The Niagara Blog:
The Shaw Festival's Theatres
Courtesy Shaw Festival
If you look carefully at the list of playwrights that we are producing this
year, you will see that, as always, several are from deep within our original
mandate period - Shaw, Wilde, Maugham, Glaspell, O'Neill. We revel in the
work of these brilliant writers and in our unparalleled expertise in exploring
and presenting them. We delight in bringing you their dazzling wit, their
richly layered worlds, their memorable characters.
Now look at some of the other names - Friel, Stoppard, Murrell, Guettel.
Here are some of Contemporary Theatre's most illustrious artists and we
are taking them on as spirited inheritors of Shaw's legacy - writers who
also delight in questioning assumptions, subverting expectations, creating
compelling theatre that unites head and heart.
Then add the delightful words and music of Guys and Dolls and
the delicious fantasy of Enchanted April to complete the range of
We are a Contemporary Theatre that promotes smart, passionate
discourse through a potent and diverse mix of plays from the past
and present performed by our supremely talented Acting Ensemble.
The result is theatre that is entertaining, challenging, surprising and
above all - unique.
So, you have purchased tickets to the Shaw Festival. Your first concern might be
where will you sit and in what theatre? There are four. Each is located just on Queen St., Niagara on the Lake's main street that runs through the concentrated business area where one may shop or treat oneself to an ice-cream cone, although the Festival Theatre uses the street name, Queen's Parade. Niagara on the Lake does that a lot. A street might acquire three different names while it runs its course!
Festival Theatre: 10 Queen's Parade
The Festival Theatre stage is where major works from the Shaw Festival's mandate are presented and was officially opened in June 1973. During the inaugural week, visiting dignitaries included Prime Minister Pierre Trudeau, India's Prime Minister Indira Ghandi, and Her Majesty Queen Elizabeth II and His Royal Highness the Duke of Edinburgh. The proscenium-arch theatre seats 856 and is equipped with advanced technical facilities, making it an ideal venue for large-scale productions.
Designed by Peter Smith and the late Ron Thom, the Festival Theatre is constructed of rose-coloured bricks and natural woods specifically chosen to harmonize with the historic setting of Niagara-on-the-Lake.
Renovations to the Festival Theatre's front-of-house included a new retail shop and improved cafe.
Construction of a new 36,000-square-foot building, The Donald and Elaine Triggs Production Centre, was completed in 2004. It includes three new rehearsal halls as well as music rehearsal rooms, a patrons' lounge, and the Christopher Newton Green Room for the company. The project provided desperately needed working space for the behind-the-scenes activities so fundamental to creating great theatre.
The grounds are quite attractive with sculpture, flowers and shrubs as well as a shallow rock-filled pond.
Court House Theatre: 26 Queen Street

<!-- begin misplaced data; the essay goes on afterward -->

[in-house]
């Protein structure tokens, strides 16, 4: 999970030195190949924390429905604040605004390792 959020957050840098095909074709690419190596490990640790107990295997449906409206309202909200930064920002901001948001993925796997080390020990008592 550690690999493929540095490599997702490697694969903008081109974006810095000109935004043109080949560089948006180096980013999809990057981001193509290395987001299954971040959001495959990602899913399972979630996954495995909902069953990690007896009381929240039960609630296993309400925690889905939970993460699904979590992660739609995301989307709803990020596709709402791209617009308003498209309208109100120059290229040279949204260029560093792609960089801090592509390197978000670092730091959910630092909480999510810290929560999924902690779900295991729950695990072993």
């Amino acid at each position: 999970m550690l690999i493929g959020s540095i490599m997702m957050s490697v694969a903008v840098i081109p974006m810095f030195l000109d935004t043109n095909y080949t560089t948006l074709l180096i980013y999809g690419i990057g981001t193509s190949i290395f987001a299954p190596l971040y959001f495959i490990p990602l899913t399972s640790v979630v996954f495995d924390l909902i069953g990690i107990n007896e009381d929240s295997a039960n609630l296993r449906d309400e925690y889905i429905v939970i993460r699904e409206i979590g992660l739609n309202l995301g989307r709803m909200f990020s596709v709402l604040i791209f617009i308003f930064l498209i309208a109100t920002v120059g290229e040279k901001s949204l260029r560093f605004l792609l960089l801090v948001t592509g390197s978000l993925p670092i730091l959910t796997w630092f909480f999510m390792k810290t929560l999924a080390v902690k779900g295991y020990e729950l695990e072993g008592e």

The Court House Theatre combines a 327-seat auditorium with an intimate thrust stage that is ideal for the plays presented there. The historic Court House was constructed on the site of Upper Canada's first parliament, which convened in 1792. Built in the 1840s during a period of intense rivalry with nearby St. Catharines, the new Court House was intended to secure the town's hold on local government.
Although it served as county seat for Lincoln, Welland and Haldimand for more than a decade, county government was transferred to St. Catharines in 1862. The Court House is a national historic site. The design of the Court House exemplifies the neoclassical style so popular in the early nineteenth century. It's beautiful Assembly Room and Lord Mayor's Parlour are still in use today. The Shaw Festival's association with the Court House dates back to 1962. Despite some early hardships (such as building sets in the parking lot and no air conditioning), the Court House has continued to host Shaw Festival productions throughout the past fifty seasons.
When you watch a play here, despite the uncomfortable fold-up seats, you are guaranteed to be close to the action.
Royal George Theatre: 85 Queen Street
The Royal George Theatre presents a modest exterior, but inside it is all lovely Edwardian gilt mouldings, red walls and golden lions. Built as a vaudeville house in 1915, this theatre entertained troops stationed on the Commons during World War I. Renamed the Royal George, it operated as a road house in the 1920s, but fell into neglect and disuse during the Depression. In 1940, it was reopened as the Brock Cinema. During the next two decades, the Brock Cinema was the focus for much local activity - even the town's grocery store stayed open late on Saturday nights to serve local farmers who came into town for the movies.
The Shaw Festival purchased the Royal George Theatre in 1980. New seating in 1994 completed the gradual restoration of this charming 328-seat opera house. These renovations were made possible through the generosity of the late philanthropist Waiter Carsen.
Studio Theatre: 10 Queen's Parade
The Studio Theatre is located within The Donald and Elaine Triggs Production Centre which opened in 2004 and has been home to many workshop presentations, the annual Directors Project and the well-known Reading Series. Serving as a rehearsal space early in the season, this space converts to the Studio Theatre in the later part of the season providing The Shaw with a space that allows for the presentation of challenging works by those contemporary writers who are spirited inheritors of Shaw's legacy.
(Source: Shaw Festival)